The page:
A leaderboard that can't be topped no matter what you do.

A leaderboard that can’t be topped no matter what you do.

Warren Buffet Paper Wizard was briefly released worldwide but pulled a week later from every store except the US App Store. That’s not too surprising. I suspect the joke of it all was too obtuse for many Americans, let alone a worldwide audience. At some point later, the game was pulled from the US App Store, too, but it remains available to re-download if you snagged the game before it disappeared.

You can still download Warren Buffet's Paper Wizard if you snagged a copy in 2019.

You can still download Warren Buffet’s Paper Wizard if you snagged a copy in 2019.

Paper Wizard is not a great iOS game. In fact, its two levels play more like a demo or proof of concept than a full-blown game, so it’s not surprising that it is no longer available.

At the same time, though, the game represents a bit of Apple history. It was the first game Apple had produced in a decade, following Texas Hold’em.2 It also highlights just how important Warren Buffet had become to Apple as an investor – a fact as true today as it was then – which is why I’m glad it is still available to re-download even if no one will ever dub it a classic iOS videogame.

Many of these apps are already gone.

Many of these apps are already gone.

But being able to re-download apps and games that are no longer on the App Store isn’t enough. Recently, we migrated 15 years of images on MacStories to a new service provider. In the process, Federico, Robb, and I ran across app after app and game after game that was no longer on the store and that we’d forgotten about. It was fun to enter that time capsule, but it also made me acutely aware that for many apps and games, there is nothing left but those screenshots, which is why we took great pains to make sure they were preserved in the transition.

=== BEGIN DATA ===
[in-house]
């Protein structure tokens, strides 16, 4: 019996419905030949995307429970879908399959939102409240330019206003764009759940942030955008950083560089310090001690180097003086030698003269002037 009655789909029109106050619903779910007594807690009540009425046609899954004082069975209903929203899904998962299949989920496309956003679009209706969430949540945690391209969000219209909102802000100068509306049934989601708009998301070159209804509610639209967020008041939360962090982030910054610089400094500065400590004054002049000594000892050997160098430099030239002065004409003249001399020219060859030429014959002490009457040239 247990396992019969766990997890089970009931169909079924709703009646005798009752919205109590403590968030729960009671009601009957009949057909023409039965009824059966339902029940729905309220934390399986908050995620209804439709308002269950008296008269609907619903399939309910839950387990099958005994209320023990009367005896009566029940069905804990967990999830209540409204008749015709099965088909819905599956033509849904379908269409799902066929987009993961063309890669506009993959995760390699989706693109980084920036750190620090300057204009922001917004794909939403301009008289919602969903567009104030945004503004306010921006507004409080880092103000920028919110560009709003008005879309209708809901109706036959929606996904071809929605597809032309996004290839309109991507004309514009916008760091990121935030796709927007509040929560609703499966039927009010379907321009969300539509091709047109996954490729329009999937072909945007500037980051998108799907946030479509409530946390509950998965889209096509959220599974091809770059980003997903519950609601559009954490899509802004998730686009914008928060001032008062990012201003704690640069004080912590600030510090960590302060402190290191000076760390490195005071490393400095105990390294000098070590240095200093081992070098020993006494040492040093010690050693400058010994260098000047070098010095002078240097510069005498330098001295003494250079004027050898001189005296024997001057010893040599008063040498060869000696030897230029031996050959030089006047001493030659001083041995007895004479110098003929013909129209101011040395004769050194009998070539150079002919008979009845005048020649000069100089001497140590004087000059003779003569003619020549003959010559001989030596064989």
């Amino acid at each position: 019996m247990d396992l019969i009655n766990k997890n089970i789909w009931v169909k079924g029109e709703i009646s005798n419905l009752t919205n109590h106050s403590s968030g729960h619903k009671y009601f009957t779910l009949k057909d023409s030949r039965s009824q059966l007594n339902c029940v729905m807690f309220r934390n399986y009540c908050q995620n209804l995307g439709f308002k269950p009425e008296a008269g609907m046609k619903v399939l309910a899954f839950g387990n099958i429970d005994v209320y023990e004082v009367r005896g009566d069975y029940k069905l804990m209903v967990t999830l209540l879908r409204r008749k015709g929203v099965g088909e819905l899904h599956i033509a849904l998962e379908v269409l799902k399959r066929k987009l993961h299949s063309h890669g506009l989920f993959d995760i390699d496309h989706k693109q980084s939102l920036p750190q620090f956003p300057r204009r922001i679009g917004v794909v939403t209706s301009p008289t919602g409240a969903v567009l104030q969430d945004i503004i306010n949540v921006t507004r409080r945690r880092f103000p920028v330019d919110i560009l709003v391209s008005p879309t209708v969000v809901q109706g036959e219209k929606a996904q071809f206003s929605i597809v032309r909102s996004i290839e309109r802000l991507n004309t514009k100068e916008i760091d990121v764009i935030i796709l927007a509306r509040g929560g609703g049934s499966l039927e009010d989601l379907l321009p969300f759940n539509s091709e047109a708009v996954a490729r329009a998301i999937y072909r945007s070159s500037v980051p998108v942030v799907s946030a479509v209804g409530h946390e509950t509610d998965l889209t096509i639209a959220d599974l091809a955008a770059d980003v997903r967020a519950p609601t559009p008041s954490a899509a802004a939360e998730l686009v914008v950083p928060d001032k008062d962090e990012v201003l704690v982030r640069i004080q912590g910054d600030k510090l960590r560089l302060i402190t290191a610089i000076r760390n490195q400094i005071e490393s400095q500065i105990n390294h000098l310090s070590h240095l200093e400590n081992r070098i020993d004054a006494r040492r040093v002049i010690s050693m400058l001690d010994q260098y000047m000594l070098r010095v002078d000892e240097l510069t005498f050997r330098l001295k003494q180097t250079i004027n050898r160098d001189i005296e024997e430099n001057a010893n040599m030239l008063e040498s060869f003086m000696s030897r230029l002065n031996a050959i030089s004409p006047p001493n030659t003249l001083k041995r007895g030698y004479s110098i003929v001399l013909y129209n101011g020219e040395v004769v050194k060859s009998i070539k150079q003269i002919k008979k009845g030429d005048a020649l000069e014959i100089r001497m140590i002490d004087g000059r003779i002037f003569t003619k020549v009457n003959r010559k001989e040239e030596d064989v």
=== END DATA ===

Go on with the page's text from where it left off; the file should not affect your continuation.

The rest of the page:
However, those apps and games deserve more than a handful of screenshots on MacStories and scattered across the Internet. Apple recently began allowing ‘retro game console’ emulators on the App Store. That lets fans play games on apps like Delta, enjoying titles from classic Nintendo systems. Apple should allow the equivalent to be done with early versions of iOS. They can define ‘retro iOS distros’ as whatever version of the OS is no longer supported by recent hardware and then allow .ipa files to be sideloaded by customers.

There’s no evidence Apple would ever allow old versions of iOS to be emulated. In fact, there’s ample evidence to the contrary, which is a shame. There are apps like Tweetie that invented modern touch gestures, games like Super Monkey Ball that pioneered the integration of the iPhone’s accelerometer into its gameplay and kicked off the spiraling downward pressure on app prices, and apps like I Am Rich that helped put the early App Store gold rush into perspective. Every app and game tells a story, and without Apple’s participation in preserving those stories, they’ll inevitably be lost.

  1. It just so happens that Tim Cook made another appearance at Berkshire Hathaway’s annual stockholders meeting this past weekend. However, this time, there were no reports of funny videos or remakes of Warren Buffet’s Paper Wizard. Instead, Berkshire Hathaway’s first quarter earnings report for 2024 revealed that it had unloaded 13% of its stake in the company or about 115 million shares↩︎
  2. Talk about a bizarre bit of Apple gaming history. Texas Hold’em was a poker game that was released when the App Store first opened its doors and had roots on the iPod, where Phil Schiller appeared as a character you played against. That game disappeared from the App Store in 2011, was revived with no fanfare not long after Paper Wizard was released, and can still be downloaded today. ↩︎